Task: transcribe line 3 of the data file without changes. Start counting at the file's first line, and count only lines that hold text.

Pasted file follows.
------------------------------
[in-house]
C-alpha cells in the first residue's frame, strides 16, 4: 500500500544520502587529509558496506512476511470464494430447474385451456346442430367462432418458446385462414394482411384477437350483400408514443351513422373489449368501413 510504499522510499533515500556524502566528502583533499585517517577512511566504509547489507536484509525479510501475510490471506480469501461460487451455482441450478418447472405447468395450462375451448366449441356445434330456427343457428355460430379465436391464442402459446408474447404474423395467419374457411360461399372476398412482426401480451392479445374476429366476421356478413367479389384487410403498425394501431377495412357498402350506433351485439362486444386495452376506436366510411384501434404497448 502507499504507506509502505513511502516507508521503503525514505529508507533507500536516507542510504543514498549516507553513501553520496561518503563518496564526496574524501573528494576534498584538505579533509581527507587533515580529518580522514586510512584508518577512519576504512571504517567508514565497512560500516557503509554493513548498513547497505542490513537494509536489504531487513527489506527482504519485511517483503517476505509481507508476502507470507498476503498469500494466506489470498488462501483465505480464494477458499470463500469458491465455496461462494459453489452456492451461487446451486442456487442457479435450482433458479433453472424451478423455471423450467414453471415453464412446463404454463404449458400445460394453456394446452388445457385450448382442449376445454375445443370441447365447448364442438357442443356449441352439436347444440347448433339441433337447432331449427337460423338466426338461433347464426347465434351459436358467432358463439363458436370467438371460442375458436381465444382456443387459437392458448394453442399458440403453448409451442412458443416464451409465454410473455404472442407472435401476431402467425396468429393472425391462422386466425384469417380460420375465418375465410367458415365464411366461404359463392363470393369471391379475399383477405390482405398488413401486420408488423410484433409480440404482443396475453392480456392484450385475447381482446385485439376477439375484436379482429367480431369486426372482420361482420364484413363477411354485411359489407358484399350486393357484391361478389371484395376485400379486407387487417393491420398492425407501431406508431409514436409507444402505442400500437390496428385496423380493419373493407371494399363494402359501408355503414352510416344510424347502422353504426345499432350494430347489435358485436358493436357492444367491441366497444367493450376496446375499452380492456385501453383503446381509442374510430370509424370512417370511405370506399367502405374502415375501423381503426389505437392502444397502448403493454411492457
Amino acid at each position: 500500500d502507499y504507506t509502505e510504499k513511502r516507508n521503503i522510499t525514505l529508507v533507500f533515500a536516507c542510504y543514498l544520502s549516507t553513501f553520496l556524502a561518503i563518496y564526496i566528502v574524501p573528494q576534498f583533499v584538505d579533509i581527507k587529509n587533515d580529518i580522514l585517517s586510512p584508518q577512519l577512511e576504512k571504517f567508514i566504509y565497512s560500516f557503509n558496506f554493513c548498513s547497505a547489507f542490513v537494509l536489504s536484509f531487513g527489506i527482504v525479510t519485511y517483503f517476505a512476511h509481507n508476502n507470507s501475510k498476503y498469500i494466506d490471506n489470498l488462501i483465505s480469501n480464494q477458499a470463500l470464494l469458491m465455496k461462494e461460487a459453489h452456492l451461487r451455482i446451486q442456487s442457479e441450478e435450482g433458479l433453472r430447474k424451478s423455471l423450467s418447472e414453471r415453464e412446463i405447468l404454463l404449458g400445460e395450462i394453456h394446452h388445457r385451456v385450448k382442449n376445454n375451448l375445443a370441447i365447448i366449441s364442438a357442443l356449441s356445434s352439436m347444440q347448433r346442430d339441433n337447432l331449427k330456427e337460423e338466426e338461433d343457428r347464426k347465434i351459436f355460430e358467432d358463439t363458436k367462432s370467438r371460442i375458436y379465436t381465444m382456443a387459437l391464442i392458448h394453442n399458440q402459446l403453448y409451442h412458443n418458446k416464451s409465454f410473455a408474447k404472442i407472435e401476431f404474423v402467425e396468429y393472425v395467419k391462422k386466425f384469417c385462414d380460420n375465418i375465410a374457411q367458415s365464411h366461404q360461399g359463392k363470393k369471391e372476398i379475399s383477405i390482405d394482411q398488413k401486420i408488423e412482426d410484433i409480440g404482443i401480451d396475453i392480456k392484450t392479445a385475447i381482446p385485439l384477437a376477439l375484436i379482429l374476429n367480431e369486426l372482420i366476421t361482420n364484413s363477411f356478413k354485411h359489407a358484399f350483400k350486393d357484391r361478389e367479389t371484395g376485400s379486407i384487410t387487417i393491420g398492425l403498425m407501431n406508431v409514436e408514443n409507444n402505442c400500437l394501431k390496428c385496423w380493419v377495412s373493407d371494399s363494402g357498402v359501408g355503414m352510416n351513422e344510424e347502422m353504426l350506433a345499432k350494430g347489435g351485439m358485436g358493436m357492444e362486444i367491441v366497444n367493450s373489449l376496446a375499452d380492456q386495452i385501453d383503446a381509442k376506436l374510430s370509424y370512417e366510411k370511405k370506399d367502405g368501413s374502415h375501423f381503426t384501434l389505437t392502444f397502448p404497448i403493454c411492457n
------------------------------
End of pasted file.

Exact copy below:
Amino acid at each position: 500500500d502507499y504507506t509502505e510504499k513511502r516507508n521503503i522510499t525514505l529508507v533507500f533515500a536516507c542510504y543514498l544520502s549516507t553513501f553520496l556524502a561518503i563518496y564526496i566528502v574524501p573528494q576534498f583533499v584538505d579533509i581527507k587529509n587533515d580529518i580522514l585517517s586510512p584508518q577512519l577512511e576504512k571504517f567508514i566504509y565497512s560500516f557503509n558496506f554493513c548498513s547497505a547489507f542490513v537494509l536489504s536484509f531487513g527489506i527482504v525479510t519485511y517483503f517476505a512476511h509481507n508476502n507470507s501475510k498476503y498469500i494466506d490471506n489470498l488462501i483465505s480469501n480464494q477458499a470463500l470464494l469458491m465455496k461462494e461460487a459453489h452456492l451461487r451455482i446451486q442456487s442457479e441450478e435450482g433458479l433453472r430447474k424451478s423455471l423450467s418447472e414453471r415453464e412446463i405447468l404454463l404449458g400445460e395450462i394453456h394446452h388445457r385451456v385450448k382442449n376445454n375451448l375445443a370441447i365447448i366449441s364442438a357442443l356449441s356445434s352439436m347444440q347448433r346442430d339441433n337447432l331449427k330456427e337460423e338466426e338461433d343457428r347464426k347465434i351459436f355460430e358467432d358463439t363458436k367462432s370467438r371460442i375458436y379465436t381465444m382456443a387459437l391464442i392458448h394453442n399458440q402459446l403453448y409451442h412458443n418458446k416464451s409465454f410473455a408474447k404472442i407472435e401476431f404474423v402467425e396468429y393472425v395467419k391462422k386466425f384469417c385462414d380460420n375465418i375465410a374457411q367458415s365464411h366461404q360461399g359463392k363470393k369471391e372476398i379475399s383477405i390482405d394482411q398488413k401486420i408488423e412482426d410484433i409480440g404482443i401480451d396475453i392480456k392484450t392479445a385475447i381482446p385485439l384477437a376477439l375484436i379482429l374476429n367480431e369486426l372482420i366476421t361482420n364484413s363477411f356478413k354485411h359489407a358484399f350483400k350486393d357484391r361478389e367479389t371484395g376485400s379486407i384487410t387487417i393491420g398492425l403498425m407501431n406508431v409514436e408514443n409507444n402505442c400500437l394501431k390496428c385496423w380493419v377495412s373493407d371494399s363494402g357498402v359501408g355503414m352510416n351513422e344510424e347502422m353504426l350506433a345499432k350494430g347489435g351485439m358485436g358493436m357492444e362486444i367491441v366497444n367493450s373489449l376496446a375499452d380492456q386495452i385501453d383503446a381509442k376506436l374510430s370509424y370512417e366510411k370511405k370506399d367502405g368501413s374502415h375501423f381503426t384501434l389505437t392502444f397502448p404497448i403493454c411492457n